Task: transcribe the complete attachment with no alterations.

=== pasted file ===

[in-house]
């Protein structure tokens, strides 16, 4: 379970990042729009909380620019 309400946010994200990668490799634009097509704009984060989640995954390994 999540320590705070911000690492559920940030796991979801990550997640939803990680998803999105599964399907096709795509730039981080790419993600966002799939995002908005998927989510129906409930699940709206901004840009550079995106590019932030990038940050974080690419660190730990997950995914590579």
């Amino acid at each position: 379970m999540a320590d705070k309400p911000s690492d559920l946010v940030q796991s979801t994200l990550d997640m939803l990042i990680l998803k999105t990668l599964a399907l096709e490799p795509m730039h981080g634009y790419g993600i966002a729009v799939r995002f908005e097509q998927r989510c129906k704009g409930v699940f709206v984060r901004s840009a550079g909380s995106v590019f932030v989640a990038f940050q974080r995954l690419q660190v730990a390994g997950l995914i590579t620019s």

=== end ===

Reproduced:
[in-house]
């Protein structure tokens, strides 16, 4: 379970990042729009909380620019 309400946010994200990668490799634009097509704009984060989640995954390994 999540320590705070911000690492559920940030796991979801990550997640939803990680998803999105599964399907096709795509730039981080790419993600966002799939995002908005998927989510129906409930699940709206901004840009550079995106590019932030990038940050974080690419660190730990997950995914590579």
């Amino acid at each position: 379970m999540a320590d705070k309400p911000s690492d559920l946010v940030q796991s979801t994200l990550d997640m939803l990042i990680l998803k999105t990668l599964a399907l096709e490799p795509m730039h981080g634009y790419g993600i966002a729009v799939r995002f908005e097509q998927r989510c129906k704009g409930v699940f709206v984060r901004s840009a550079g909380s995106v590019f932030v989640a990038f940050q974080r995954l690419q660190v730990a390994g997950l995914i590579t620019s």